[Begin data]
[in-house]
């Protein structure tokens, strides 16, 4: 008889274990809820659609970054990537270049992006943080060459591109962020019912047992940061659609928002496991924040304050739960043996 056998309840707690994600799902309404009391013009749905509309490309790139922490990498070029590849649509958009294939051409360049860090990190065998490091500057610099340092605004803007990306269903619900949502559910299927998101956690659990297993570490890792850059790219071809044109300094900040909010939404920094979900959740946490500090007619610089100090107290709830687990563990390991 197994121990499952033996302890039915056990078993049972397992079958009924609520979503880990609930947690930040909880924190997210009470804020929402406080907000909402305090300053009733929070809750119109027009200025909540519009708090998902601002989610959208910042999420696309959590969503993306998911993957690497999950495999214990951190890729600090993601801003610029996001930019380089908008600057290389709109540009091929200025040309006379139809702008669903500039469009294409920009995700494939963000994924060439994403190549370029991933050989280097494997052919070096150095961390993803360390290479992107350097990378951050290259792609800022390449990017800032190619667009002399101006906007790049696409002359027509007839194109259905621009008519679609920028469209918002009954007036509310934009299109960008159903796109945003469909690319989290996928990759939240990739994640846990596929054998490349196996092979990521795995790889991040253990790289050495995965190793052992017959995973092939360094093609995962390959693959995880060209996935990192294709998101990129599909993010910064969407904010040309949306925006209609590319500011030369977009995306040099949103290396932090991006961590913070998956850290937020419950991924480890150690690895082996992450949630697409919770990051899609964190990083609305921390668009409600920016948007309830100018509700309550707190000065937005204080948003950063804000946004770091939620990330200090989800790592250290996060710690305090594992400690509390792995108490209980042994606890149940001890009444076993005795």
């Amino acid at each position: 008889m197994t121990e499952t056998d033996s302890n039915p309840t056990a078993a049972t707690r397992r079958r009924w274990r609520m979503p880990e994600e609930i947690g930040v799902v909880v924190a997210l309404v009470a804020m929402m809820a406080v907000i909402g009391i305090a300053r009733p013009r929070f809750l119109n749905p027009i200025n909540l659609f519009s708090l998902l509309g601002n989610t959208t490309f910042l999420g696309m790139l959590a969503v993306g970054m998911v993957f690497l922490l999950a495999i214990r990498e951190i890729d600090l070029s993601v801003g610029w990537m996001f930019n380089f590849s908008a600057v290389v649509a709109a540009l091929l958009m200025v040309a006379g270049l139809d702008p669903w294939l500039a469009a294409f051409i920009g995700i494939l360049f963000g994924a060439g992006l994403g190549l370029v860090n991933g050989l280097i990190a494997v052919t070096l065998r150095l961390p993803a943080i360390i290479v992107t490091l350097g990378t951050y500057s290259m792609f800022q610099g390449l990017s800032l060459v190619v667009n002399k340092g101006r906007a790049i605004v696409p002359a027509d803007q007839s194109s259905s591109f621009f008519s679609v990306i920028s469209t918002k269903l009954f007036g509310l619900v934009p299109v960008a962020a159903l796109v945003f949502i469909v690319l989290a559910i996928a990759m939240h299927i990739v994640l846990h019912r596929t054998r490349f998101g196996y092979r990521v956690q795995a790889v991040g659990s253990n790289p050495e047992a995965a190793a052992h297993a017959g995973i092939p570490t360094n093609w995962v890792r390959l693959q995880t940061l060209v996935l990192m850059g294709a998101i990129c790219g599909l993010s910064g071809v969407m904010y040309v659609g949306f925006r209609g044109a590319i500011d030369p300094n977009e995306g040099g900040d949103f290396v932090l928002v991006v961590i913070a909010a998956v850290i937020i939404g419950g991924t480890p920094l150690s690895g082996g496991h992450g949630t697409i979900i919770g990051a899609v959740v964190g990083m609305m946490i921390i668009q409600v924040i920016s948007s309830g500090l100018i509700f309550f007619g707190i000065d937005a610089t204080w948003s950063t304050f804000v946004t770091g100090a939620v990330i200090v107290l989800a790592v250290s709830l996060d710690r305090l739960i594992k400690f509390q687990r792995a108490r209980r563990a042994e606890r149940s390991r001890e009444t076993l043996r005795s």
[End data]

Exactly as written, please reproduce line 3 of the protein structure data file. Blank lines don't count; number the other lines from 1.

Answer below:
């Amino acid at each position: 008889m197994t121990e499952t056998d033996s302890n039915p309840t056990a078993a049972t707690r397992r079958r009924w274990r609520m979503p880990e994600e609930i947690g930040v799902v909880v924190a997210l309404v009470a804020m929402m809820a406080v907000i909402g009391i305090a300053r009733p013009r929070f809750l119109n749905p027009i200025n909540l659609f519009s708090l998902l509309g601002n989610t959208t490309f910042l999420g696309m790139l959590a969503v993306g970054m998911v993957f690497l922490l999950a495999i214990r990498e951190i890729d600090l070029s993601v801003g610029w990537m996001f930019n380089f590849s908008a600057v290389v649509a709109a540009l091929l958009m200025v040309a006379g270049l139809d702008p669903w294939l500039a469009a294409f051409i920009g995700i494939l360049f963000g994924a060439g992006l994403g190549l370029v860090n991933g050989l280097i990190a494997v052919t070096l065998r150095l961390p993803a943080i360390i290479v992107t490091l350097g990378t951050y500057s290259m792609f800022q610099g390449l990017s800032l060459v190619v667009n002399k340092g101006r906007a790049i605004v696409p002359a027509d803007q007839s194109s259905s591109f621009f008519s679609v990306i920028s469209t918002k269903l009954f007036g509310l619900v934009p299109v960008a962020a159903l796109v945003f949502i469909v690319l989290a559910i996928a990759m939240h299927i990739v994640l846990h019912r596929t054998r490349f998101g196996y092979r990521v956690q795995a790889v991040g659990s253990n790289p050495e047992a995965a190793a052992h297993a017959g995973i092939p570490t360094n093609w995962v890792r390959l693959q995880t940061l060209v996935l990192m850059g294709a998101i990129c790219g599909l993010s910064g071809v969407m904010y040309v659609g949306f925006r209609g044109a590319i500011d030369p300094n977009e995306g040099g900040d949103f290396v932090l928002v991006v961590i913070a909010a998956v850290i937020i939404g419950g991924t480890p920094l150690s690895g082996g496991h992450g949630t697409i979900i919770g990051a899609v959740v964190g990083m609305m946490i921390i668009q409600v924040i920016s948007s309830g500090l100018i509700f309550f007619g707190i000065d937005a610089t204080w948003s950063t304050f804000v946004t770091g100090a939620v990330i200090v107290l989800a790592v250290s709830l996060d710690r305090l739960i594992k400690f509390q687990r792995a108490r209980r563990a042994e606890r149940s390991r001890e009444t076993l043996r005795s």